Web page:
08 November 2019, The Tablet

US Catholic bishops attack British author over Pope book


In 'Wounded Shepherd', Ivereigh describes how Pope Francis has faced rebellions and a 'firestorm of criticism'.


US Catholic bishops attack British author over Pope book

Pope Francis during his Wednesday general audience in St Peter's Square at the Vatican this week.
Photo: Evandro Inetti/Zuma Press/PA Images

The Catholic bishops in the United States have launched an astonishing attack on the top UK Catholic commentator and Papal biographer Austen Ivereigh over his latest book about the Pope.

Ivereigh instantly refuted the bishops and said the bishops were refuting an account of events in the US in 2018 in his new book, Wounded Shepherd, about the papacy of Pope Francis and his "struggle" to convert the Catholic Church, that he never actually gave. 

The Tablet reported yesterday how Ivereigh reveals that Church officials in the United States drew up plans to judge bishops on abuse which they hoped Pope Francis and the Vatican would accept as a "fait accompli".  Mgr Brian Bransfield, the General Secretary of the US Bishops’ Conference, and Mgr Ronny Jenkins, the Dean of Canon Law at the Catholic University of America, drew up proposals for a code of conduct for bishops and lay-led commissions to judge them.

The proposal, known as the "Bronny" proposal, was designed as reforms to rebuild the Church's battered credibility. However, when studied in Rome, it was decided they breached Catholic laws and traditions that bishops can be judged only by the Pope. Ivereigh argues that the more troubling feature of the Bransfield-Jennings plan was the attempt to carry out an ecclesiastical power play against the Pope, in what was in effect a quick-fix solution attempting to shore up the US bishops’ reputations.  

In a statement on the US bishops' conference website, James Rogers, spokesman for the US Conference of Catholic Bishops, strongly resists Ivereigh's account. Sources close to the bishops indicated today that some bishops are already distancing themselves from the statement, which insiders say is more accurately the initiative of the executive secretariat of the conference, and not the entire conference.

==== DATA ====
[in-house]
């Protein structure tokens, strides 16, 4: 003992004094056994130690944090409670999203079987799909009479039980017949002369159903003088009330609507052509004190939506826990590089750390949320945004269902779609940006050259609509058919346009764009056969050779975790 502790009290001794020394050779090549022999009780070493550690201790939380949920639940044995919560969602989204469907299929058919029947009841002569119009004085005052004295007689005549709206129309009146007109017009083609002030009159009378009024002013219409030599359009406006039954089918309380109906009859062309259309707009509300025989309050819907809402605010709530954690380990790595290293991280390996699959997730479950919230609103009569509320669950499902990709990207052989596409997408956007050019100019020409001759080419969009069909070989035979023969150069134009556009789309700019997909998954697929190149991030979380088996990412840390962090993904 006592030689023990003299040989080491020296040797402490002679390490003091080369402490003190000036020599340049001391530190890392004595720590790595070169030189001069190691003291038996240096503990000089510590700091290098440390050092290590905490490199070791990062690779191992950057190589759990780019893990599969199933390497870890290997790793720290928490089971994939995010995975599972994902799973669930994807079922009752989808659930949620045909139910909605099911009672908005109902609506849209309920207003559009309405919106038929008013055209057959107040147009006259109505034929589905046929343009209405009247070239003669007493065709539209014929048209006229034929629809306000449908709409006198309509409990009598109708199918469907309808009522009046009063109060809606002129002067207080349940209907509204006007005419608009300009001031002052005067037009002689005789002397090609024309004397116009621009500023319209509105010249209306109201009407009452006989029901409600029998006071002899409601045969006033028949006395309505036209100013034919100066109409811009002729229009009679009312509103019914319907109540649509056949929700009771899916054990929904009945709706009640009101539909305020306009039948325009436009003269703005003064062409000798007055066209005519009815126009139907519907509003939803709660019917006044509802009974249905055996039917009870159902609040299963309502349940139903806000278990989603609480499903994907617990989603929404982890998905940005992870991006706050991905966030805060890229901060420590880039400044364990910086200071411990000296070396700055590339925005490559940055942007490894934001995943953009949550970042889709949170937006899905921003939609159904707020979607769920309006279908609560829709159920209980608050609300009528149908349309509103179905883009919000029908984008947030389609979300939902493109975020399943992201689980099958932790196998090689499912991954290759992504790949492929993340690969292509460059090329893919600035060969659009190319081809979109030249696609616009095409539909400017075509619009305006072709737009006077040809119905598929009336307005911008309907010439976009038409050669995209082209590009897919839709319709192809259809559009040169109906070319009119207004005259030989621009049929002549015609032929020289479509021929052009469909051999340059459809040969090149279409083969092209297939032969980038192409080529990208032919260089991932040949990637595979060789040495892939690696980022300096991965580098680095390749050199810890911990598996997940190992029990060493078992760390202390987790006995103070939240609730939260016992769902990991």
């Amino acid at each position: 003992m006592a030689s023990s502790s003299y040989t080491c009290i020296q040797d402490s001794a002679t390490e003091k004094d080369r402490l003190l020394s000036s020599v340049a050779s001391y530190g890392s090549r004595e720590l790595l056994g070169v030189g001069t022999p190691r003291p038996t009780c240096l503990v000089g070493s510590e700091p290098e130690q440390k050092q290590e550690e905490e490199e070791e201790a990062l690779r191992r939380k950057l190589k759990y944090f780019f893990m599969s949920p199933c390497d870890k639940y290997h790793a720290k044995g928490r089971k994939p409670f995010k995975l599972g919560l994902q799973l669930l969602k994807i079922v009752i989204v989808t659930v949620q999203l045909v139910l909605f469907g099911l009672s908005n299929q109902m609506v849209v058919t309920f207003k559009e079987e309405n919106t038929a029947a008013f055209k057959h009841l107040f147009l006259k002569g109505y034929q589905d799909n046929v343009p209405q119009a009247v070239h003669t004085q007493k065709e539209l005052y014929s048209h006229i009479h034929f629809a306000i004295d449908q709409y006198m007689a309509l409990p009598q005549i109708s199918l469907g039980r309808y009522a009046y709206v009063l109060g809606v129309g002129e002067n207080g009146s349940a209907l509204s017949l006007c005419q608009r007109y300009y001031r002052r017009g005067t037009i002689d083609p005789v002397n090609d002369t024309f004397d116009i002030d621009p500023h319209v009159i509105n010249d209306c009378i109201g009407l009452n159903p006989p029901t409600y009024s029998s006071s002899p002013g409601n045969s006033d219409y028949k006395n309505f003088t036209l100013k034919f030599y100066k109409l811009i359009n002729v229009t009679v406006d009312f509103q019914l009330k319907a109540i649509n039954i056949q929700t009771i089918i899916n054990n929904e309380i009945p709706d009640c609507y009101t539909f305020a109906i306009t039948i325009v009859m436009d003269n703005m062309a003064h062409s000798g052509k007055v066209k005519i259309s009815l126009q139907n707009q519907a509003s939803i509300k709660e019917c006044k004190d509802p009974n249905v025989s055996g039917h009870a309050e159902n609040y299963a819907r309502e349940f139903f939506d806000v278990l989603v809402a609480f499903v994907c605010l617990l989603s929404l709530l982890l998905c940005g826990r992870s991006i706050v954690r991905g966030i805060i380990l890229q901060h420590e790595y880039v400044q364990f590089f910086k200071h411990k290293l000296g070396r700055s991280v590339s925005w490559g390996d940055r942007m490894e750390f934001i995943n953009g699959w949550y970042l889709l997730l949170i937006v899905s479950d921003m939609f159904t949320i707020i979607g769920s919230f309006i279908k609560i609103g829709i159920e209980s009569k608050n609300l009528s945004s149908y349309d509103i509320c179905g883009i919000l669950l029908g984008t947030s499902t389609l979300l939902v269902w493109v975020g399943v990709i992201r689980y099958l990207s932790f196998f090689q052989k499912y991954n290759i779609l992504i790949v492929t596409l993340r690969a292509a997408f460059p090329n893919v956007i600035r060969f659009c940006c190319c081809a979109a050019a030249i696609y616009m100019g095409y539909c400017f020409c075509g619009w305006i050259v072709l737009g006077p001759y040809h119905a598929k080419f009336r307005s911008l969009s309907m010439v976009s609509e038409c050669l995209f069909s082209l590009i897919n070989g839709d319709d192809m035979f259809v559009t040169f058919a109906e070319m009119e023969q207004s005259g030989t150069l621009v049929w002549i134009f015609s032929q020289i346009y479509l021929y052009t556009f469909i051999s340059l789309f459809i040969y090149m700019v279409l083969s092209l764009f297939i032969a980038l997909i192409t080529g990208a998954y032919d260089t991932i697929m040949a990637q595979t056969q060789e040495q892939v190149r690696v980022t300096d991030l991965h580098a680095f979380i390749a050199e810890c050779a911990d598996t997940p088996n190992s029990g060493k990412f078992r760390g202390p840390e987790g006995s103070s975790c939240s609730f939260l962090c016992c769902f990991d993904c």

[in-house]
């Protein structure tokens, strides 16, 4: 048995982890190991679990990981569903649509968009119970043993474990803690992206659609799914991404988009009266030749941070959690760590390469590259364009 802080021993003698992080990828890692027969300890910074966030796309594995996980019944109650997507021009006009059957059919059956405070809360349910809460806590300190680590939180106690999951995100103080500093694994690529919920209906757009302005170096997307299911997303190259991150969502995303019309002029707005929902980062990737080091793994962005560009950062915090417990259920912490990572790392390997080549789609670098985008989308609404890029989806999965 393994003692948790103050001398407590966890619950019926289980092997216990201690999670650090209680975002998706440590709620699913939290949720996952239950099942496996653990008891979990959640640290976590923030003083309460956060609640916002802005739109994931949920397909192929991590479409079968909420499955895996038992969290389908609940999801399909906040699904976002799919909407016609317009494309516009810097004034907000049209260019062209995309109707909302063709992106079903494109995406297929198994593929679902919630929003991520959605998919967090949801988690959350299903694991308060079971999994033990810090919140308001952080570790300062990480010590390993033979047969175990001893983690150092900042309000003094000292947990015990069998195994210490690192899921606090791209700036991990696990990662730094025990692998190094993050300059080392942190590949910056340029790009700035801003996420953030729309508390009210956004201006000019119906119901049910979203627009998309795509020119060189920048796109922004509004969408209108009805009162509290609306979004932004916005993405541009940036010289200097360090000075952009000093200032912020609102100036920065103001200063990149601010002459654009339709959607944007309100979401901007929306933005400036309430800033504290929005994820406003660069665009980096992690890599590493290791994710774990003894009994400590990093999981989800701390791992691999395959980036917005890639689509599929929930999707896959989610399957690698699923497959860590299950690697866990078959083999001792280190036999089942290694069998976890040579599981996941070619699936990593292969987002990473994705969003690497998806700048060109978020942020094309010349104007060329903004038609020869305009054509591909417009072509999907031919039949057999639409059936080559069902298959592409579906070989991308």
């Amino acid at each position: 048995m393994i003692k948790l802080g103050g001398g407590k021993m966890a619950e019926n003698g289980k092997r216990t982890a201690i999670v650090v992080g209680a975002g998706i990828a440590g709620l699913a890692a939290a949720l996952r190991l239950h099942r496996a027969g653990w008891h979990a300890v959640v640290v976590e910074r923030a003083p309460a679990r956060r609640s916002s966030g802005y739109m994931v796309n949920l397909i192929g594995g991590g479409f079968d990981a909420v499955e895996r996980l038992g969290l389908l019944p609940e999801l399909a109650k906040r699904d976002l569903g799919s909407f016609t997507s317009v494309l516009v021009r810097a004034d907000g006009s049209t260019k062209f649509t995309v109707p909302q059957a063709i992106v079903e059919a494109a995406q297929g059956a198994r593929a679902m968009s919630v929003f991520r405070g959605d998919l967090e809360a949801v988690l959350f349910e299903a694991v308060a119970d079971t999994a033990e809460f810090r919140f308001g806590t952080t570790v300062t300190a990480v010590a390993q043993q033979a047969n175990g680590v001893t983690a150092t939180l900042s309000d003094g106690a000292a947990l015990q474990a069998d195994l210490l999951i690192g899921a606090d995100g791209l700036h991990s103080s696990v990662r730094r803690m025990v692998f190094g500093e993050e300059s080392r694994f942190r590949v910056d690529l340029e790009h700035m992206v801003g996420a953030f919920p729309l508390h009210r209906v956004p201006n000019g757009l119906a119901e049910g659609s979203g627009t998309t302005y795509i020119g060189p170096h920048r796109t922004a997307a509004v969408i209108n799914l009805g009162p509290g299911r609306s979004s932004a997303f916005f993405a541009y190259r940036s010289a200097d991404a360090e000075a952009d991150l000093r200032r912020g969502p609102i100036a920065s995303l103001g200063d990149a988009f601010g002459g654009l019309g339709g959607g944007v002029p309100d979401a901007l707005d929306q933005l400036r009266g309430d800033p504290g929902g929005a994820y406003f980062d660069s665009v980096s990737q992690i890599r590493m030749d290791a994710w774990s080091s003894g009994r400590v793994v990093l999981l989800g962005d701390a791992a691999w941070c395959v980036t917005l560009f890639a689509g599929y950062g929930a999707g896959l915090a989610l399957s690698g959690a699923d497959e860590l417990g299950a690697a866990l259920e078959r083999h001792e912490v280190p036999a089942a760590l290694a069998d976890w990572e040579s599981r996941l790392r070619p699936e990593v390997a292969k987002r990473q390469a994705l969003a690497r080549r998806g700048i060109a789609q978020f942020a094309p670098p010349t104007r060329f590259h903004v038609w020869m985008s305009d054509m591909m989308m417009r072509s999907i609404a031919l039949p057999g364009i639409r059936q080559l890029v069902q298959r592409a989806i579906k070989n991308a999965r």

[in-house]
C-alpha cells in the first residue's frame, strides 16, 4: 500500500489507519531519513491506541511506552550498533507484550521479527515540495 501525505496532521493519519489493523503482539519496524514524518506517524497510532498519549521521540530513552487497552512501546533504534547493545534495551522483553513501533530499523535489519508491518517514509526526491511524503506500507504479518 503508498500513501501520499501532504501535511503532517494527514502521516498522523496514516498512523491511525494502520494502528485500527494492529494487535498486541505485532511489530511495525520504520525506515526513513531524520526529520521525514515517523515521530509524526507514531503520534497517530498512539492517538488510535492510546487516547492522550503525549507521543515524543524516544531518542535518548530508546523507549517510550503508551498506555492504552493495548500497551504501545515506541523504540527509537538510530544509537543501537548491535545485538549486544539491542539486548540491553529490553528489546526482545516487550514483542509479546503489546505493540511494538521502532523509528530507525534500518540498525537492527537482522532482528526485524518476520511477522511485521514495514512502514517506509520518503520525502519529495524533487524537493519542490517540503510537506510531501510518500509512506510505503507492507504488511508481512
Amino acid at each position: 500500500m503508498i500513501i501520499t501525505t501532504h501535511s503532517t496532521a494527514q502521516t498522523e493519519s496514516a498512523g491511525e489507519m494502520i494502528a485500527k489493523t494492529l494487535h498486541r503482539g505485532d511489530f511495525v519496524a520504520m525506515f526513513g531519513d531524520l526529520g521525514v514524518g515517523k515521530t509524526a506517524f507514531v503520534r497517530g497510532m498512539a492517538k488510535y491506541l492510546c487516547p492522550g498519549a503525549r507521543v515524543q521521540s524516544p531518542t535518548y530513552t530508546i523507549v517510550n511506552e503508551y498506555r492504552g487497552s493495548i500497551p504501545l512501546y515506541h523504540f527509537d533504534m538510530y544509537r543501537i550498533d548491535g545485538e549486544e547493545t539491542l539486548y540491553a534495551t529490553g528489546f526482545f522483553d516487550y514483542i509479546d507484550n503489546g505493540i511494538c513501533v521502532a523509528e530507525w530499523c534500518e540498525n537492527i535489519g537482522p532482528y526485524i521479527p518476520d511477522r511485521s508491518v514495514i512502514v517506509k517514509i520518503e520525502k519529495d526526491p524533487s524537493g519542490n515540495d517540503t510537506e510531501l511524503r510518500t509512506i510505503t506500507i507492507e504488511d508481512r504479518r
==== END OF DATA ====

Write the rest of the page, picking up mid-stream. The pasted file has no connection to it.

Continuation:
Nevertheless, the statement is ostensibly in the name of the bishops' conference and repeatedly references the conference. Rogers says Ivereigh’s book perpetuates an "unfortunate" idea that there was resistance to the Pope among the leadership and staff of the US Bishops Conference. He accuses Ivereigh of disparaging the general secretary and a consultant to the committee on canonical affairs "particularly by suggesting they drew up documents in October that were then deliberately excluded from Rome".

Rogers explains that in August, Cardinal Daniel DiNardo began convening bishops for consultations on measures to strengthen the already effective protection program enacted through the Dallas Charter. By early September, those consultations had crystallised in the form of drafts emerging under the direction of the executive committee and with the collaboration of several committees and supported by the secretariat of doctrine and the office of general counsel.

He insists it was intended that the proposals stop short of where the authority of the Holy See began, with the lay commission based on the voluntary participation of bishops, compiling substantial reports of abuse to be delivered directly to the Apostolic Nuncio in the United States with due regard to "civilly mandated reporting laws".